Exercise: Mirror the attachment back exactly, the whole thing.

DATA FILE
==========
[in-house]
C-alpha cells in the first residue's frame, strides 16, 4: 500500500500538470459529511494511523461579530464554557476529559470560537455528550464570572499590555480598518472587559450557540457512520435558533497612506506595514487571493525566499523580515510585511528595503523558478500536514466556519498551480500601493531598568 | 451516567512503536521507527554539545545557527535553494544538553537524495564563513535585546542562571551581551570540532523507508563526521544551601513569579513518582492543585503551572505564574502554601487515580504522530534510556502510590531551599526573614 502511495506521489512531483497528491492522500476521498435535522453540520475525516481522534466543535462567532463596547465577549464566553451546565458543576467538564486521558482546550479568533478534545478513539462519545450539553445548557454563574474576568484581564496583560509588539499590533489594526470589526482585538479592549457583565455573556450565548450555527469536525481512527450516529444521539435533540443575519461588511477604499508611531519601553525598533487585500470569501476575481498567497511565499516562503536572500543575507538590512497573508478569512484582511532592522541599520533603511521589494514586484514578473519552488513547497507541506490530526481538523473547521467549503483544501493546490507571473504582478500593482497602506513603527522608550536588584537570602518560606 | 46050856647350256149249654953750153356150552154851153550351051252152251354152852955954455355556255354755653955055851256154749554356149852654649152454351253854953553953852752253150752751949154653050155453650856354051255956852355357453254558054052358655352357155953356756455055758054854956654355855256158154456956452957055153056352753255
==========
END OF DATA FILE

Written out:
[in-house]
C-alpha cells in the first residue's frame, strides 16, 4: 500500500500538470459529511494511523461579530464554557476529559470560537455528550464570572499590555480598518472587559450557540457512520435558533497612506506595514487571493525566499523580515510585511528595503523558478500536514466556519498551480500601493531598568 | 451516567512503536521507527554539545545557527535553494544538553537524495564563513535585546542562571551581551570540532523507508563526521544551601513569579513518582492543585503551572505564574502554601487515580504522530534510556502510590531551599526573614 502511495506521489512531483497528491492522500476521498435535522453540520475525516481522534466543535462567532463596547465577549464566553451546565458543576467538564486521558482546550479568533478534545478513539462519545450539553445548557454563574474576568484581564496583560509588539499590533489594526470589526482585538479592549457583565455573556450565548450555527469536525481512527450516529444521539435533540443575519461588511477604499508611531519601553525598533487585500470569501476575481498567497511565499516562503536572500543575507538590512497573508478569512484582511532592522541599520533603511521589494514586484514578473519552488513547497507541506490530526481538523473547521467549503483544501493546490507571473504582478500593482497602506513603527522608550536588584537570602518560606 | 46050856647350256149249654953750153356150552154851153550351051252152251354152852955954455355556255354755653955055851256154749554356149852654649152454351253854953553953852752253150752751949154653050155453650856354051255956852355357453254558054052358655352357155953356756455055758054854956654355855256158154456956452957055153056352753255